While the FDA has always permitted manufacturers to make enhancements to devices, there was no clear guidance. Today, the agency’s guidance clarifies the differences between device corrections and enhancements and clarifies reporting requirements under 21 CFR Part 806. The FDA released written guidance in October 2014 on how the agency expects device manufacturers to distinguish product enhancements from device recalls.
What does this mean for device manufacturers?
- Companies will need to understand and define the differences between a recall and an enhancement.
- Investigators will expect to see records of device enhancements.
- Manufacturers will have to decide how to best document their product enhancement changes.
- This could impact any upcoming FDA inspections.
The challenge is that the FDA is not providing specific instructions on how or where they expect the recall or enhancement decisions to be documented. BioTeknica’s Julie Larsen and her colleagues can discuss how this can specifically impact your products.
Do you have questions or comments about the New Device Correction Guidance?
3. Compliance Panel: Your Questions Answered
During the AFDO conference, industry representatives like you had the rare opportunity to have their compliance questions answered about the application and interpretation of regulations as applied to their own specific products. Answers were provided by a distinguished panel of FDA decision-makers. Ten questions were covered in-depth during the session. Below are three general, but key points from the FDA panel:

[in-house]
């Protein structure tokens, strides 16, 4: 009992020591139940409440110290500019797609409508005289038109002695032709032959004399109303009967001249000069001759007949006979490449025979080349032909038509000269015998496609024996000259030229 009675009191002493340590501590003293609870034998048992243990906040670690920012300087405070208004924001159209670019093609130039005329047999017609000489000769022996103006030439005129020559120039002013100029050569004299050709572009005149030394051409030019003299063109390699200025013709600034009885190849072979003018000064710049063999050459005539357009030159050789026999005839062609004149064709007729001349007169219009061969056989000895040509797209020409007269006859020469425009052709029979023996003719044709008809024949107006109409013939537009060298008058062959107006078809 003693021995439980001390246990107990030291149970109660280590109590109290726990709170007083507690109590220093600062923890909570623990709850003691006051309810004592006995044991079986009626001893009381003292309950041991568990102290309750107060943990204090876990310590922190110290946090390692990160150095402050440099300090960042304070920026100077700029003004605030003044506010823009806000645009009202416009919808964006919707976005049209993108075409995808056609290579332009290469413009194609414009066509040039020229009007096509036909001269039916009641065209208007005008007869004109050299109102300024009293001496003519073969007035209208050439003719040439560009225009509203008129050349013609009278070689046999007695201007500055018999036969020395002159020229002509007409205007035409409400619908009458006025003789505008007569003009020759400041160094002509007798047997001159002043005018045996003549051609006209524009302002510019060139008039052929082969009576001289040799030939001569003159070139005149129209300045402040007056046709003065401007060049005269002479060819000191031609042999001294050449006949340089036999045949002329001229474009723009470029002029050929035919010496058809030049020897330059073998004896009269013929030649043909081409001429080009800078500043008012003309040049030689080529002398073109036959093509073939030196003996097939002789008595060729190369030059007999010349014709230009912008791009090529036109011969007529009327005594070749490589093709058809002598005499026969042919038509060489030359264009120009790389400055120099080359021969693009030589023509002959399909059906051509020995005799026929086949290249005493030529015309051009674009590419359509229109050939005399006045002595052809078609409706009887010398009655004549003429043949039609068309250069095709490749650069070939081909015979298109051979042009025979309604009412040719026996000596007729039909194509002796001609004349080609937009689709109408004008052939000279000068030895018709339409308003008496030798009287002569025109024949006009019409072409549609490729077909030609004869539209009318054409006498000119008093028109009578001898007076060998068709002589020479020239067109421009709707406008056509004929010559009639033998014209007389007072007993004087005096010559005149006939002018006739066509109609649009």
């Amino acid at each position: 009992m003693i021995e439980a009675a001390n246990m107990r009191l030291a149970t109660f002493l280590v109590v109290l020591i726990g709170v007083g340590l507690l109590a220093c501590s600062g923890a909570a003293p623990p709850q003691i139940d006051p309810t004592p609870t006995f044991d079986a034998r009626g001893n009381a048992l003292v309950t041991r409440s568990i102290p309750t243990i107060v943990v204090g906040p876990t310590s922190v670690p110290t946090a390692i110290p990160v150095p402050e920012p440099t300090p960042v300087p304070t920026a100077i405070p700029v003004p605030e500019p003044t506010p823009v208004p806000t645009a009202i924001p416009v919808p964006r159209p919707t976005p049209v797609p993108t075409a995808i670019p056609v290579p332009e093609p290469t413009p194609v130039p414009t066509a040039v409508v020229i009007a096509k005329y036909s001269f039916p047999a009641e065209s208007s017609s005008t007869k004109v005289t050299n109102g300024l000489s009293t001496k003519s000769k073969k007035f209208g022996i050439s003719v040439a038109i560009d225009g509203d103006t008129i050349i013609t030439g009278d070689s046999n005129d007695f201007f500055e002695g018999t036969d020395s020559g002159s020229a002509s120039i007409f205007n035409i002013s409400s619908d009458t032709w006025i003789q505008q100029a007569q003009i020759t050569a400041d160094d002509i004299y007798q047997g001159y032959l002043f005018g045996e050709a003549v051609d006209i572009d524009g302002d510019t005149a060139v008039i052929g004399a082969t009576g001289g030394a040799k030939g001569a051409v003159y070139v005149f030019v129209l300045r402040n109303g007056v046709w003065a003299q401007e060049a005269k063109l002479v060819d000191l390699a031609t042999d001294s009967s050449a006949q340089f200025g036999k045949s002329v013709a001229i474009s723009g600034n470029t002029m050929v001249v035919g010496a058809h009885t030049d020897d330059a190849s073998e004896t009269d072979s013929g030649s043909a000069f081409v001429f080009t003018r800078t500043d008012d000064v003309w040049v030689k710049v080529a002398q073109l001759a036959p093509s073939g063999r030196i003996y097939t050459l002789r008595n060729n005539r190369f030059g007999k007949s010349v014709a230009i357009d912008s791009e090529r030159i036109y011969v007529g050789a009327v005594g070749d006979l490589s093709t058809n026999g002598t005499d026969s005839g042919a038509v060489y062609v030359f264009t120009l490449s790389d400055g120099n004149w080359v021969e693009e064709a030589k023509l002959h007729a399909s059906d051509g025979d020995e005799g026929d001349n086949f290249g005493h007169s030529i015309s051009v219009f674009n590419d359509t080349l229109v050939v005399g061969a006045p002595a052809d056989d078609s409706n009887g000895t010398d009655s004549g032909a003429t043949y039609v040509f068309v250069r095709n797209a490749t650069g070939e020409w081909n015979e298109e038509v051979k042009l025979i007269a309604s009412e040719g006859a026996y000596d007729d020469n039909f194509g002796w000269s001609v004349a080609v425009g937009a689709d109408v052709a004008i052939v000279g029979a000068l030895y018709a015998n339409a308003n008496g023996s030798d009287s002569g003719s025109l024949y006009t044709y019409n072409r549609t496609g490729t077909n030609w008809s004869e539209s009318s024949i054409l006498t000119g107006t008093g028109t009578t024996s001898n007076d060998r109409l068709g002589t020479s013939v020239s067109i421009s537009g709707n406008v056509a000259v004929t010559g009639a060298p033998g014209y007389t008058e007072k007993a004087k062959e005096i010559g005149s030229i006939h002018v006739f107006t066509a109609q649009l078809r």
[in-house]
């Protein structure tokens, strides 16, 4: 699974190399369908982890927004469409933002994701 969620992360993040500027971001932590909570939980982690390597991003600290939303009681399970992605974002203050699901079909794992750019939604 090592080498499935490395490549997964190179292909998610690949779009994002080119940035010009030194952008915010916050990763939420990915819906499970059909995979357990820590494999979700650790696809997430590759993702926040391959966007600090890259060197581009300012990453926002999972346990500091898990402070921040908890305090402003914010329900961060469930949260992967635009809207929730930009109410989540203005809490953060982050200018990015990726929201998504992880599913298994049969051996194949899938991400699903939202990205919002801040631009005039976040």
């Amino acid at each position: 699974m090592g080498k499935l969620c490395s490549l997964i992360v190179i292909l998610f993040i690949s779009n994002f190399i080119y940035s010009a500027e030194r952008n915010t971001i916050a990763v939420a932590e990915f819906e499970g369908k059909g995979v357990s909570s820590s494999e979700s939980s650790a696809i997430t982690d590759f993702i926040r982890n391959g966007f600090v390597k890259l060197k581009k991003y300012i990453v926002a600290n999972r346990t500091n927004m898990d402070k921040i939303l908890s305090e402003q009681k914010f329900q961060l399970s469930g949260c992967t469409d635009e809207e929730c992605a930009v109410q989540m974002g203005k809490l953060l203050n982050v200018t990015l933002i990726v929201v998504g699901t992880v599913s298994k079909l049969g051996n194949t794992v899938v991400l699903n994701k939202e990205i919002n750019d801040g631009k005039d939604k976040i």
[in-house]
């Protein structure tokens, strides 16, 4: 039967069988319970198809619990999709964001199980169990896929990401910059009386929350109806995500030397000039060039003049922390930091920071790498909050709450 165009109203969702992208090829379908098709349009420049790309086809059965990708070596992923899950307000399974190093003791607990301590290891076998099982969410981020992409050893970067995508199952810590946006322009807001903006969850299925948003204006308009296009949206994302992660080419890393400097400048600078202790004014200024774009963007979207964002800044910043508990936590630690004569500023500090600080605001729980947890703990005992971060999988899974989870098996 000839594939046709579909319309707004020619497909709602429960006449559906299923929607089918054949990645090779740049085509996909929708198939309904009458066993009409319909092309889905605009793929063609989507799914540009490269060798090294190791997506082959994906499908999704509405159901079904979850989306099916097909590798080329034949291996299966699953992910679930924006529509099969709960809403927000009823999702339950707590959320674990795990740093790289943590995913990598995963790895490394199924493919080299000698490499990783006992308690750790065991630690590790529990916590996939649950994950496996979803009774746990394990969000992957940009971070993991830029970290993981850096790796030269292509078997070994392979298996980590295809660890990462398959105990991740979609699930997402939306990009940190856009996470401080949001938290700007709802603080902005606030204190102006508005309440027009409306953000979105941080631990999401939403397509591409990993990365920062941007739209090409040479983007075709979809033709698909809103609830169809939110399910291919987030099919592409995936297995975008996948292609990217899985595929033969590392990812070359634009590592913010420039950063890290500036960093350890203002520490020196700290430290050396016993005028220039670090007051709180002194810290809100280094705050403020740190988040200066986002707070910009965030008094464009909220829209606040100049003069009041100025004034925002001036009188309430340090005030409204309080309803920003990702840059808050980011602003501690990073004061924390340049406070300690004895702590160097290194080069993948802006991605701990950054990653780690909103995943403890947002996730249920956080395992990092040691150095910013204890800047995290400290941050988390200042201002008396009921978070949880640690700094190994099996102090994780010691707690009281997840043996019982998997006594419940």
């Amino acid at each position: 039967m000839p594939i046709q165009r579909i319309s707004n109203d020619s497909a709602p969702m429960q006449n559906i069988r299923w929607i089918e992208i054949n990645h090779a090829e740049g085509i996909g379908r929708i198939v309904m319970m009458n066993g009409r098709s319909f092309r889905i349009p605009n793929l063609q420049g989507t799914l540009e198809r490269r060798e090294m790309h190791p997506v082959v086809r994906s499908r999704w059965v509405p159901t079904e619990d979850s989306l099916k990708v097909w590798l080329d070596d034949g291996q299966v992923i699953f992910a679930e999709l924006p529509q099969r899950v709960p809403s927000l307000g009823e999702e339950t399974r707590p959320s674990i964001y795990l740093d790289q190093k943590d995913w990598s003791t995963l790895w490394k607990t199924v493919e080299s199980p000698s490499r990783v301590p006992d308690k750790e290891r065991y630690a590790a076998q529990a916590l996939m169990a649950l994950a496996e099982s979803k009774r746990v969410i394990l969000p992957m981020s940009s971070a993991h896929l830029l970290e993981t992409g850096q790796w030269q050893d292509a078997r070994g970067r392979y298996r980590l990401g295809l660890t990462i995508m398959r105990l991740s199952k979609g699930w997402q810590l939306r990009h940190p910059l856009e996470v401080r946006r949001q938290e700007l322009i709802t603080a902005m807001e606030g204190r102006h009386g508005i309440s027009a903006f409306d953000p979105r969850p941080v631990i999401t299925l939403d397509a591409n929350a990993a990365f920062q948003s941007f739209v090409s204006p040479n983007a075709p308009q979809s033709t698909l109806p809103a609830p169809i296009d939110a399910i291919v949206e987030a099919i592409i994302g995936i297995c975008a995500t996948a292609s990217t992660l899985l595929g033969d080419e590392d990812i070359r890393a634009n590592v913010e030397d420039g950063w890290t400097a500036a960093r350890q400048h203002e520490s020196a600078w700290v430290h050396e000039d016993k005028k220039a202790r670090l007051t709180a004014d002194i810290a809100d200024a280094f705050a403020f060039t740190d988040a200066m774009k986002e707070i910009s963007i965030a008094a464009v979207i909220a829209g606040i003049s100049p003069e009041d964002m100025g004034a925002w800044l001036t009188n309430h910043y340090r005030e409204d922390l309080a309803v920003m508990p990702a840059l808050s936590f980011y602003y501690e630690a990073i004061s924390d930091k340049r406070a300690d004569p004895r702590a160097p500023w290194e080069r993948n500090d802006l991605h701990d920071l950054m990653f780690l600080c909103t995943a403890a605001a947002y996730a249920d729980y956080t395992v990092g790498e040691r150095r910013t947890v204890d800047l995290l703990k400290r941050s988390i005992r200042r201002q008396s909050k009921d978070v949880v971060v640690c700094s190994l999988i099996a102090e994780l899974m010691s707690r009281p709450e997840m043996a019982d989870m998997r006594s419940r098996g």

- Fixing vs. Enhancing Systems. FDA made it clear that if a company has a significant compliance issue, then the company cannot state that it is “enhancing” its system, but instead is “fixing” the system.
- Complete Complaint Investigations. Given that many products are often not returned, when conducting a complaint investigation, manufacturers are expected to go beyond just the review of a returned product, and instead are expected to “Look at all of your sources of information.”
- MDR Dating. The date that should be used for the Medical Device Reporting (MDR) is the date that the company became aware (usually initial complaint notification) of an adverse event. It is not acceptable to use the date on which you received a returned product.
BioTeknica’s Julie Larsen moderated the session, which consisted of FDA panelists:
- Ricki Chase, Director of Investigations, Chicago District
- Maureen Bernier, Biomedical Engineer/Recall Coordinator, Center for Devices and Radiological Health
- Steven Barber, Director Compliance Branch, Detroit District
- George Hughes, Office of Criminal Investigations.
Do you have questions or comments for next year’s AFDO Compliance Panel?
4. Medical Device Component Counterfeiting
George F. Hughes, Senior Advisor Counterterrorism and Intelligence, FDA Office of Criminal Investigations, conveyed how his office partners with industry to address counterfeit issues. An industry representative shared an example of a counterfeit material that resulted in a recall for their company. The importance of establishing controls to confirm authenticity of critical components at the point of receipt was discussed.